And now my 1937 Master Deluxe Sport Coupe

1937 Chevrolet Sport Coupe
The “Sport Coupe” has a rumble seat as opposed to the “Business Coupe” with a trunk.  The Sport coupe is much less common since the rumble seat was falling out of favor and Chevrolet only offered rumble seat cars in the USA through the 1938 model year.
I’m the fourth owner and it still has under 50,000 miles, with known ownership history since new.  The pin stripes are not factory correct and some other minor improvements were made when it was refreshed and repainted in the 1990s, but it remains a very original vehicle.  
This car has some interesting history which includes:
It is an early production vehicle and was likely on the dealer’s showroom floor when the new 1937 models were introduced in November of 1936.  New model introductions were major events then and particularly for the 1937 models with all new bodies (first all steel construction with no wood framing) and a completely new driveline (first year of the 216 Cubic Inch Stovebolt 6).
I have the original sales invoice which shows it sold for $771.55 on November 18, 1936.  The only option was a heater/defroster.  I was pleased to find that the sales invoice lists the original engine serial number and the engine in the car still carries that number stamped in the engine block.  Unless one has an original sales document with the serial number it is not possible to know if the engine has been changed over the years.  This is great proof that the car still has its original engine it will stay there for as long as I own the car.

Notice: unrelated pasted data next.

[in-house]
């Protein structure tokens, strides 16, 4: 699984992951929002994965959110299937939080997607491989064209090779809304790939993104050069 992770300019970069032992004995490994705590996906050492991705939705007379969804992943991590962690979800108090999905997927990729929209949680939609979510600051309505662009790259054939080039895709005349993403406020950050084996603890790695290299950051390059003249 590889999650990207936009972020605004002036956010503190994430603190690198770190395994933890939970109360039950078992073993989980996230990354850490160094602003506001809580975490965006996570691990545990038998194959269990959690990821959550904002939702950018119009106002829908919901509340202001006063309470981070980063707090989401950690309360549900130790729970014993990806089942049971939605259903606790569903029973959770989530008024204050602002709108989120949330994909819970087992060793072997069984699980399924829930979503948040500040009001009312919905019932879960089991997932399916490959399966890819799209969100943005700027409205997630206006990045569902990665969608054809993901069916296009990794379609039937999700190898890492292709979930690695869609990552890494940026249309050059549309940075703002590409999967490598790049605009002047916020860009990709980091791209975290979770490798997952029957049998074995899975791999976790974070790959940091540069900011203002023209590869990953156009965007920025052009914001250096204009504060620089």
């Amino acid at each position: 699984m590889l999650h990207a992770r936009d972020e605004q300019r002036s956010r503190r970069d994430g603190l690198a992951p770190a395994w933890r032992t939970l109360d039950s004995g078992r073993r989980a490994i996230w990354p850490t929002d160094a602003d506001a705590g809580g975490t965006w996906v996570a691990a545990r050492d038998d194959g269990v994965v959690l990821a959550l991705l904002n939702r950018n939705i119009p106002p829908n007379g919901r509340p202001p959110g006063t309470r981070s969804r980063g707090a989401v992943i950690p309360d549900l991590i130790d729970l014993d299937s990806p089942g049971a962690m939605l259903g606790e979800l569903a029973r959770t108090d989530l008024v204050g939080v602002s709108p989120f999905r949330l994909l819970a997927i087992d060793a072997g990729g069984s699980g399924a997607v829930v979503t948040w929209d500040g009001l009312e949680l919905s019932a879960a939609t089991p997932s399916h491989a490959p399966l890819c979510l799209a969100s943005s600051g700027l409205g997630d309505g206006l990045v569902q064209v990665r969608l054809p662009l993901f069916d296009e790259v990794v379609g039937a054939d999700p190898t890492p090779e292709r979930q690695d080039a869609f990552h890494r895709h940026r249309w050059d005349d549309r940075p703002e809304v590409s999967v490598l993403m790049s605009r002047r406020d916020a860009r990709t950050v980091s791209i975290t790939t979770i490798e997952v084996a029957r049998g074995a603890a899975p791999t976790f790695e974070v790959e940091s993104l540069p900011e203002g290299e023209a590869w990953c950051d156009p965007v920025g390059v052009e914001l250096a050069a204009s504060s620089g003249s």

I’ve always been a fan of old Chevrolet cars.  I came by my interest in cars quite naturally as my Dad was a licensed auto mechanic and Texaco service station operator.


My first car was a 1937 Chevrolet coach which I bought for $90.  I wasn’t old enough for a driving license but still “fixed it up” which consisted of mechanical and body work plus a paint job and drove it around our household property.



My first car


I’ve owned several 1937-39 Chevrolets (mostly projects) since then but let them go due to moves and circumstances.  I’m now trying to piece together a 1937 Chevy which is the same model and body style as my first car, but it will be a long project.

Tom Burtch's 1937 Master Deluxe Sport Coupe